The retail industry has gone through huge challenges in recent years, and the threat of online retail has forced big-box giants Wal-Mart (NYSE:WMT) and Target (NYSE:TGT) to adapt. Yet the companies have had to deal with different pressures, and their responses have led to disparate performance in their stocks. Investors who are interested in the retail world are curious whether Wal-Mart or Target is the better buy right now. Let's compare Target and Wal-Mart on several key metrics to see which looks more attractive currently.
Wal-Mart and Target have seen their shares move in different directions over the past year, reflecting their relative success. Target has risen 4% since March 2015, but Wal-Mart has lost ground over that time period, falling 15%.
It would be natural to assume that the divergence in share-price movements might have created a value opportunity for Wal-Mart. But based on simple valuation metrics, that doesn't appear to be the case. When you focus on trailing earnings, Wal-Mart shares currently trade with an earnings multiple of 15, and that ends up being very close to the corresponding figure of just under 16 for Target. When you look at forward earnings projections, the relationship reverses itself. Target currently trades at 14 times forward earnings estimates, which is below the 15 to 16 times forward earnings that Wal-Mart fetches right now. On a very basic valuation basis, Target and Wal-Mart look roughly comparable.
Another area in which Target and Wal-Mart compare very closely is with dividends. From a current yield perspective, both stocks are similar, with Wal-Mart's 2.9% yield just barely edging out Target at 2.7%. Both stocks have earnings payout ratios of just over 40%, indicating similar philosophies with respect to dividends.
Both Wal-Mart and Target have also put together impressive track records of dividend growth. Both are members of the Dividend Aristocrats, and Target's 48-year history of consecutive annual dividends is just a bit longer than Wal-Mart's 43-year streak.
The one place where there's a big discrepancy is in the pace of recent dividend growth. Since 2013, Wal-Mart has made minimal penny-per-share increases in its quarterly dividend, amounting to roughly 2% increases that have the appearance of being token moves for the sake of extending its streak. By contrast, Target's recent increases have been 8%, 21%, and 19% over the past three years. Based on that key measure, Target has a slight edge in the dividend category.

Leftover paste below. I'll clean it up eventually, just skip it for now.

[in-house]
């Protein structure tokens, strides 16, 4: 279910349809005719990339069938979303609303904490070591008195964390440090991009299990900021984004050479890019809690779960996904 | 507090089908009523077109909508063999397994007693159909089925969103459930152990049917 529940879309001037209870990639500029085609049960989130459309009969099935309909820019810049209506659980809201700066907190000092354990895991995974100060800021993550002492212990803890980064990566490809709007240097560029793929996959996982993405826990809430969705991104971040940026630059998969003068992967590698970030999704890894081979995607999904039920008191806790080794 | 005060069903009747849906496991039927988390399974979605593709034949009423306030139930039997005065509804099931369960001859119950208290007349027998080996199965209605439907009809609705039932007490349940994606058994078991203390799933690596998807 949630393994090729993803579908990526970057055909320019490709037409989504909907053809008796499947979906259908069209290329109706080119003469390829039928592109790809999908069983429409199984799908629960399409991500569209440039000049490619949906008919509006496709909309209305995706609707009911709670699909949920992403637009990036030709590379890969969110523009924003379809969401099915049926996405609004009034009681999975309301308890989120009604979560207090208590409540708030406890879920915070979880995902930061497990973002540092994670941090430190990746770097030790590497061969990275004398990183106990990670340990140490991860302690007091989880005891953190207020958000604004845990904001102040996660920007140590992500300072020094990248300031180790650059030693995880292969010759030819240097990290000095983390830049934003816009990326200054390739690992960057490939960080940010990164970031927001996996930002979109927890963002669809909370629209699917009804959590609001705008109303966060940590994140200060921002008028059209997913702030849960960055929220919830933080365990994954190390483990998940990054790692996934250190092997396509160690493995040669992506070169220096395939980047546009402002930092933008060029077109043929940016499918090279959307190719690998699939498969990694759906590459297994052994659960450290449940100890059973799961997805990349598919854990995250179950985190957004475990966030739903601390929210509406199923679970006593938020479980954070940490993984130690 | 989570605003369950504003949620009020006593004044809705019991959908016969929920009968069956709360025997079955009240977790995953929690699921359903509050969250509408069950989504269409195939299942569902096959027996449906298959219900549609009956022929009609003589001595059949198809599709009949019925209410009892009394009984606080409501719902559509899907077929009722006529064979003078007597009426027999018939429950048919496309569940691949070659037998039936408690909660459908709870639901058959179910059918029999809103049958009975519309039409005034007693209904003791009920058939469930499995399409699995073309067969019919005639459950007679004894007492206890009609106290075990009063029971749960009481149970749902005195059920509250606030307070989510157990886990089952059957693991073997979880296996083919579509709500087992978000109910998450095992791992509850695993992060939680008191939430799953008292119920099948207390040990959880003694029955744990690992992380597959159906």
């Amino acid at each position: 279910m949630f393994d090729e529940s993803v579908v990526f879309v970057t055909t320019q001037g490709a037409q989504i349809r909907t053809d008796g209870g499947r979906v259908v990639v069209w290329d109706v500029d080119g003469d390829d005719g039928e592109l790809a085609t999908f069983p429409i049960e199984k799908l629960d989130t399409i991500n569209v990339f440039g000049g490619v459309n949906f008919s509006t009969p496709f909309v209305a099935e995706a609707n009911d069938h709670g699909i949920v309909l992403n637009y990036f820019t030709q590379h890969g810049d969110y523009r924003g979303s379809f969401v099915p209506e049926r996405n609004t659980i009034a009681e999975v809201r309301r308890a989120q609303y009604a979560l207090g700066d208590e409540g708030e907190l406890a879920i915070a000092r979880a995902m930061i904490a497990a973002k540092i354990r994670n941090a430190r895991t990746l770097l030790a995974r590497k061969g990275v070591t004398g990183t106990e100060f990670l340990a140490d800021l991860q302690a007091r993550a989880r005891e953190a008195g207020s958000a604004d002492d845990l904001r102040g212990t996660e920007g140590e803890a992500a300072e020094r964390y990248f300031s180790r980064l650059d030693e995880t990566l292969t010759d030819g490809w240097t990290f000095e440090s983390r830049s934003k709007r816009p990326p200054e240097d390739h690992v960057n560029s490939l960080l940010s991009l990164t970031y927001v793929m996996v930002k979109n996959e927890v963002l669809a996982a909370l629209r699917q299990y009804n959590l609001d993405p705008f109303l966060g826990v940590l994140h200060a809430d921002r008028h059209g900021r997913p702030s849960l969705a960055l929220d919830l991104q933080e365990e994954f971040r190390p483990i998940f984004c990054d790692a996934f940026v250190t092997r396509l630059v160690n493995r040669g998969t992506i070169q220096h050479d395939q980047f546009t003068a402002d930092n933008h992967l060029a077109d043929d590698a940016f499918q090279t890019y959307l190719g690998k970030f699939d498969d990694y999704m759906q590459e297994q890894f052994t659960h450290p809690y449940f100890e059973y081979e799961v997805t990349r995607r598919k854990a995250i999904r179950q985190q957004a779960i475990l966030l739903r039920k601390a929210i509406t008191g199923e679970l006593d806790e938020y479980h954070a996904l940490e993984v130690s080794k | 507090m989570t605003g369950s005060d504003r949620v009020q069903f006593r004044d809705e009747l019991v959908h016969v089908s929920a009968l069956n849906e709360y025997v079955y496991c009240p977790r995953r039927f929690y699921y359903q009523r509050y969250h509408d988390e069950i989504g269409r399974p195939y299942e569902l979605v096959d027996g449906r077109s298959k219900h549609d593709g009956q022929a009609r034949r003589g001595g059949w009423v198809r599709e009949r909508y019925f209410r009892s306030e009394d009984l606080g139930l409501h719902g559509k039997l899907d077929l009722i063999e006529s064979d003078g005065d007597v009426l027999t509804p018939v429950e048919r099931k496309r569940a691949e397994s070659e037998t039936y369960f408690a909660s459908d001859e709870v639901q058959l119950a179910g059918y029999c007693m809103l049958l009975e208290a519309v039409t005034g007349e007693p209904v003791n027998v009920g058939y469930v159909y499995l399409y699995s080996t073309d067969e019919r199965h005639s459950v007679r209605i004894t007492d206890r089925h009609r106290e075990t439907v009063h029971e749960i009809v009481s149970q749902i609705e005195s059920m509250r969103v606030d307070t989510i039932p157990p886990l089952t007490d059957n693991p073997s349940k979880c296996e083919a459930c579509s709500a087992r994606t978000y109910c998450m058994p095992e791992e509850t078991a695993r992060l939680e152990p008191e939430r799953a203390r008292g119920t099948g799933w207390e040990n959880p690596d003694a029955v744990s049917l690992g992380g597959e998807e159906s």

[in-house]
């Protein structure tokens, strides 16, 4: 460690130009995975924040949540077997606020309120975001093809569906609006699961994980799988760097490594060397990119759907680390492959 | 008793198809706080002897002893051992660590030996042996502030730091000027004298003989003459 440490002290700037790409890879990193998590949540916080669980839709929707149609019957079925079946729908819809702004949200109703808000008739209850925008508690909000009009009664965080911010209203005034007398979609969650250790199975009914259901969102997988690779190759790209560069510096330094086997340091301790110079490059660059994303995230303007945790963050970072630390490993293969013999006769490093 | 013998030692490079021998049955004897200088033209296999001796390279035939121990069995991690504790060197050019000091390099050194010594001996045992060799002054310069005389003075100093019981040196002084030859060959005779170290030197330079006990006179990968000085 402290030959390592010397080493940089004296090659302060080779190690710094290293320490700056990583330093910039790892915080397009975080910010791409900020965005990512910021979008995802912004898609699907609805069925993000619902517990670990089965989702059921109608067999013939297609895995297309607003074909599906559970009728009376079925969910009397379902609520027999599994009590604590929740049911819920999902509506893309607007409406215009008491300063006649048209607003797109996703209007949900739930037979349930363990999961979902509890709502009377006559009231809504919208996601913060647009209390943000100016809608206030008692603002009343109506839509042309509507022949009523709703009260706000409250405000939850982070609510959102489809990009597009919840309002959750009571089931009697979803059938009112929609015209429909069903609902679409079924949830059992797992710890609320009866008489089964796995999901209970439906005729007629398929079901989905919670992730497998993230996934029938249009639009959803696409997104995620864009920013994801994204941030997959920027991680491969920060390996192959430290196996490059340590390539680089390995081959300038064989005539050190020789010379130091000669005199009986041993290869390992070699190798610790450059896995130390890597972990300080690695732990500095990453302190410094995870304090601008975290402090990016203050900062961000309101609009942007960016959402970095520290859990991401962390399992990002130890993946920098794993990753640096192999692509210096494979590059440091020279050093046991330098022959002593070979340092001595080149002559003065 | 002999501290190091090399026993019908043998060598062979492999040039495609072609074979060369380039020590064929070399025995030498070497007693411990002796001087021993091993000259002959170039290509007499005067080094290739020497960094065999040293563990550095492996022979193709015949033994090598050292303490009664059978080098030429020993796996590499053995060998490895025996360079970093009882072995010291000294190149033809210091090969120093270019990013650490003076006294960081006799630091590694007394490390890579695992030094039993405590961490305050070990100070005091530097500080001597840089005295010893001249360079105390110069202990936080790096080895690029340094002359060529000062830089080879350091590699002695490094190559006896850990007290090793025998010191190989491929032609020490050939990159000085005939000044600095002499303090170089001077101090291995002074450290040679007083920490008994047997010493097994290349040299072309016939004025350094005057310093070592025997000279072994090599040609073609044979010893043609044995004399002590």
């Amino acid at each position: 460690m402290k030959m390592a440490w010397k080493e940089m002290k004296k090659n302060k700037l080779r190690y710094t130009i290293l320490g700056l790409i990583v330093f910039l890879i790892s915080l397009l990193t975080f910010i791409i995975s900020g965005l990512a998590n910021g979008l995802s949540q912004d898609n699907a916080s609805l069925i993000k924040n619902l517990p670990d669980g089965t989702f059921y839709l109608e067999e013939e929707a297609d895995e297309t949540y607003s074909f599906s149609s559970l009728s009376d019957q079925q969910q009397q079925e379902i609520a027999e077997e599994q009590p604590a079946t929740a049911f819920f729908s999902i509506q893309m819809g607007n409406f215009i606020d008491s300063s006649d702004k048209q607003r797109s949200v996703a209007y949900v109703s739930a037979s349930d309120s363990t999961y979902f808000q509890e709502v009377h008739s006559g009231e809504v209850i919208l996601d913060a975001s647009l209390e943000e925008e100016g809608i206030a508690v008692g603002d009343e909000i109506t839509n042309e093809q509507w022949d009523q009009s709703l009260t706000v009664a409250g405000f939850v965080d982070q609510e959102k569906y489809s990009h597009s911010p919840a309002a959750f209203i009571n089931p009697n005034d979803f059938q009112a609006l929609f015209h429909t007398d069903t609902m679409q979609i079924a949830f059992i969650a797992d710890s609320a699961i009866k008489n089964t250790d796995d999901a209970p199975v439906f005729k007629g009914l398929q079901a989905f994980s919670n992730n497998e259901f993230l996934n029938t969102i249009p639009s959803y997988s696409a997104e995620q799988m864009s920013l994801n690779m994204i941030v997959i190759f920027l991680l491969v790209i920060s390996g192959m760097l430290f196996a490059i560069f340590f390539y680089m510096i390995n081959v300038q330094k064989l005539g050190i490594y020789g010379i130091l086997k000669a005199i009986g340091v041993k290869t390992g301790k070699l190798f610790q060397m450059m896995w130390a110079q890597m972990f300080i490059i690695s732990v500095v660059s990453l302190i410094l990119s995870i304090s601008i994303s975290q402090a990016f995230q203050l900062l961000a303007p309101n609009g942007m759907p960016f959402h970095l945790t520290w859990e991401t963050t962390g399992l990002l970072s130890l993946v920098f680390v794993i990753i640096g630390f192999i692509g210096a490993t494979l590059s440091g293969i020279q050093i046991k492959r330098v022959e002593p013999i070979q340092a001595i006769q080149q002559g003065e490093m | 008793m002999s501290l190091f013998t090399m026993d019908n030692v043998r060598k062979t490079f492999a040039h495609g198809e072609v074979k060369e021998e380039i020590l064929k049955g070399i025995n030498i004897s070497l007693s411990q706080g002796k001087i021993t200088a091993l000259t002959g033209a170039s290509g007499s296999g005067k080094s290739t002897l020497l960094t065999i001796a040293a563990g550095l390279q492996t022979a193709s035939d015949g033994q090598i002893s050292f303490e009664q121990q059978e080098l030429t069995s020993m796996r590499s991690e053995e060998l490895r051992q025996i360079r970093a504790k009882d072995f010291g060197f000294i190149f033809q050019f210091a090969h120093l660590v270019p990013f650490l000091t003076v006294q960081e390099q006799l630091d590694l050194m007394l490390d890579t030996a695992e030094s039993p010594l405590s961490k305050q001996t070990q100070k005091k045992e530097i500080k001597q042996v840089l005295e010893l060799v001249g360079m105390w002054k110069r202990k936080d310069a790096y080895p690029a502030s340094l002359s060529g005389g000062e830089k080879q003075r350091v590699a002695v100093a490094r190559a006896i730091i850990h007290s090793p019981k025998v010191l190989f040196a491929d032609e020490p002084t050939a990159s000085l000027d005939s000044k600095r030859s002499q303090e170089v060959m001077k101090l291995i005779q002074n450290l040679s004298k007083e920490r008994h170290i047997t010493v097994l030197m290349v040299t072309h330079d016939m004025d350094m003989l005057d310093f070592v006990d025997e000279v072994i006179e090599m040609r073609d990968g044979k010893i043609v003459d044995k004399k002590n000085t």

The key issue that Target and Wal-Mart both face is how they can grow from here. So far, Wal-Mart's efforts haven't had the results that investors have wanted to see. The retailer made huge investments in the recent past, including massive wage increases and improvements in its e-commerce platform to try to stand up to online retail rivals. Yet in its most recent quarter, comparable sales in the U.S. were up just 0.6%, and even the typically faster-growing e-commerce channel posted gains of only 8%. That has Wal-Mart losing market share on the digital front, and the decision to end its Wal-Mart Express experiment with smaller store formats shows just how much difficulty the retailer has had in identifying ways to boost its business.
Target, on the other hand, has had a much better time recently with its business. Online sales grew at a whopping 34% pace in its holiday quarter, and that even outgrew some e-commerce specialists in the industry. Integrating inventory with in-store pick-up capabilities paid off for Target, and the company is investing more in developing its online presence. Overall, comps were up just 1.9%, but that performance reflected solid efforts to balance promotional activity with margin support. More importantly for the future, Target projected earnings growth for 2016 that should exceed its long-term 10% growth goal, and that helped build enthusiasm for the stock.
Given Wal-Mart's challenges, it's surprising to see so little difference in valuation and dividend metrics compared to Target. For those who expect Target's competitive advantages to persist, its stock makes a better buy than Wal-Mart based on current conditions.
Dan Caplinger has no position in any stocks mentioned. The Motley Fool has no position in any of the stocks mentioned. Try any of our Foolish newsletter services free for 30 days. We Fools may not all hold the same opinions, but we all believe that considering a diverse range of insights makes us better investors. The Motley Fool has a disclosure policy.